Technological Limits

Discussion in 'General Science & Technology' started by Bowser, Mar 3, 2018.

  1. origin In a democracy you deserve the leaders you elect. Valued Senior Member

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    It is? What thing is that?
    What does that mean?
    I don't think that is our nature.
    It sounds like you talked to and insane Physicist, since what you think he said is nonsense.
     
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  3. DaveC426913 Valued Senior Member

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    Heh. Was that grumpy scientist's name Kelvin Jr perhaps?

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  5. Xelasnave.1947 Valued Senior Member

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    I read that some time ago and could not help but think the arogance that had him saying those words is seemingly with us even in these times.

    Folk dont get it...we dont know what we dont know that we dont know.

    Life in the solar system..of course not...my prediction ...we will find it if we looked..forget gravity waves and particle accelerators lets get missions to look for life.

    Alex
     
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  7. RainbowSingularity Valued Senior Member

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    Born in Belfast, Ireland ...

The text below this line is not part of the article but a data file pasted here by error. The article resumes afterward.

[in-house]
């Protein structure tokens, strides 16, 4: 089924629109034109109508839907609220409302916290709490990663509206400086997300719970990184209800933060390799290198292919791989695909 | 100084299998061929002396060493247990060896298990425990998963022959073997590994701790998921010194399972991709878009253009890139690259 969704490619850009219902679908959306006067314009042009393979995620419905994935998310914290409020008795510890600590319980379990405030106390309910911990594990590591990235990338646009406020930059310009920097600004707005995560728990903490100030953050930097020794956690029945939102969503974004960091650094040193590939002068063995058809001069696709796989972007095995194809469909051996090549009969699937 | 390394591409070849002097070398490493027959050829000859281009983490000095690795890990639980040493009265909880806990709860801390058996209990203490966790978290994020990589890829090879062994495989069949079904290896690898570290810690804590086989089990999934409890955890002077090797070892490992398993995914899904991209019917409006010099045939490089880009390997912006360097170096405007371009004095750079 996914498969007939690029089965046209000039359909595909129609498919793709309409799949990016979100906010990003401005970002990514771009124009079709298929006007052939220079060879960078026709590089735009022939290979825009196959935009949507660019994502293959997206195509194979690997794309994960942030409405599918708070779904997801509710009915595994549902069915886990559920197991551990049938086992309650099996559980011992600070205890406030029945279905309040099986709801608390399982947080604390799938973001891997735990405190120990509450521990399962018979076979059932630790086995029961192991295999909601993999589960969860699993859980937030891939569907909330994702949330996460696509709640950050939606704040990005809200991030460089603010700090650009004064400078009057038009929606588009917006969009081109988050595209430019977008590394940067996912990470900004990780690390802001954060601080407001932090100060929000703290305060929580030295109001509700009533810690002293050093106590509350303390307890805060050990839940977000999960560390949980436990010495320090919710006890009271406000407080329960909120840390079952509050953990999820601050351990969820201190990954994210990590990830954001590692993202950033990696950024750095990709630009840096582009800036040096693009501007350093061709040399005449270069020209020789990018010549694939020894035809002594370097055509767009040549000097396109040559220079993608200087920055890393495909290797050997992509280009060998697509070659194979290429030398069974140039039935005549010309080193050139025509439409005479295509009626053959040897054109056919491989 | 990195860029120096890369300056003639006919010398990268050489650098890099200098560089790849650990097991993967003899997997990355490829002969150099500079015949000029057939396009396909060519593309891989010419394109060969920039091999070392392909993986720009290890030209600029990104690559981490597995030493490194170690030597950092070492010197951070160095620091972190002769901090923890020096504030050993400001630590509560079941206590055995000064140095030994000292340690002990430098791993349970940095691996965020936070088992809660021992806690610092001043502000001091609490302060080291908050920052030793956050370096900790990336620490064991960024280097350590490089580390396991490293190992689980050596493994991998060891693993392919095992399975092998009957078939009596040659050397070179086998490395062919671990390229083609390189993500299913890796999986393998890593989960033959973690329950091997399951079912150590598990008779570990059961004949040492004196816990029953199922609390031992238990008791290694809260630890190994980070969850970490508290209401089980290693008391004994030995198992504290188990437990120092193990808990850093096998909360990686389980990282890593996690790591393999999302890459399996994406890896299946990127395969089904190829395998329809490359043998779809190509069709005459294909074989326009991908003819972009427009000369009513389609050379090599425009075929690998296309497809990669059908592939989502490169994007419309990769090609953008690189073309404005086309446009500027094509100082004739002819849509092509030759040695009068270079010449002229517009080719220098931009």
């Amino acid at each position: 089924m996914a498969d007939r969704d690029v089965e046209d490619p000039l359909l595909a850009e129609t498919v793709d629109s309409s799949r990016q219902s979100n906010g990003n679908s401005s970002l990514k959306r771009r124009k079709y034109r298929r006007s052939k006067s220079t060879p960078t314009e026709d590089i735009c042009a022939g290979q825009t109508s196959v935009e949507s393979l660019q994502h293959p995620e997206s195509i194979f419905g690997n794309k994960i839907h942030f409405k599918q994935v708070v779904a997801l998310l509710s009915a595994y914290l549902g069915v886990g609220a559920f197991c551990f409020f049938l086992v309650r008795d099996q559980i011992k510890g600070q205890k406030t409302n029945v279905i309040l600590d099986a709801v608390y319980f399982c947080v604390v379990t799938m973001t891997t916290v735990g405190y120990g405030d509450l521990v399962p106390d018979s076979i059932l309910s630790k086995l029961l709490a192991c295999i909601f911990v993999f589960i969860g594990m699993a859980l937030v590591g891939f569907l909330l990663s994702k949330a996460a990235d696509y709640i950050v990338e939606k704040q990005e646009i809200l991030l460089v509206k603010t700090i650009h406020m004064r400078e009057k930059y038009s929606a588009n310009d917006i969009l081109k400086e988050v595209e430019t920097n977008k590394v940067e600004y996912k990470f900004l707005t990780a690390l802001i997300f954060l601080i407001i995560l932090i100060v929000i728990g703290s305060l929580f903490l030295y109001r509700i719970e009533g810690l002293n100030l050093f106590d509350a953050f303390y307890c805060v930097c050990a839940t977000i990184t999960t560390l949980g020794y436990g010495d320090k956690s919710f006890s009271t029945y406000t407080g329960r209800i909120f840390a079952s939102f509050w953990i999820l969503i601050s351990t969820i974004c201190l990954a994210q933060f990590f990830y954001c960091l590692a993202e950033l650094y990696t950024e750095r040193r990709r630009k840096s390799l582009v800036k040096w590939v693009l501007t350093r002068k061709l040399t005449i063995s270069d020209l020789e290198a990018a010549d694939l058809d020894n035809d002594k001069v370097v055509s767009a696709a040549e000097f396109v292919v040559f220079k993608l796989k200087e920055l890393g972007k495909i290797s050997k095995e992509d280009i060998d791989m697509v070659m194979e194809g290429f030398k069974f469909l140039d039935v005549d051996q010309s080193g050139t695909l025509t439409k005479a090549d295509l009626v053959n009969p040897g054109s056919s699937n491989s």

June 26, 1824

    180 years on and the americans still do not get the irish sense of humour.

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    if i could recal his name i would not be able to repeat it.
    suffice to say his tone, intination & emotional disposition suggested episodic depresion.
    maybe his high school sweatheart had just dumped him in exchange for a same-sex relationship & he felt the world was about to end.

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  8. DaveC426913 Valued Senior Member

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    Good thing I'm a Canadian Irishman.

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  9. Yazata Valued Senior Member

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    It's possible.

    I think that there will always be unanswered questions, both scientific and philosophical (they kind of blur into one another): Why is there something rather than nothing? Where did the laws of physics come from? Why does reality conform to logic and mathematics? What's happening in the nearest stellar system that we haven't yet visited? The universe will be hugely mysterious for the foreseeable future.

    But I'm not convinced that we will always be in a position to answer many of the more conventional scientific questions that are still outstanding. Investigating fundamental physics might require generating higher energies than is technically possible. Exploring the still unexplored 99.999...% of the universe might require faster than light travel. Time travel might always be impossible for us (so we may never observe things like the origin of life).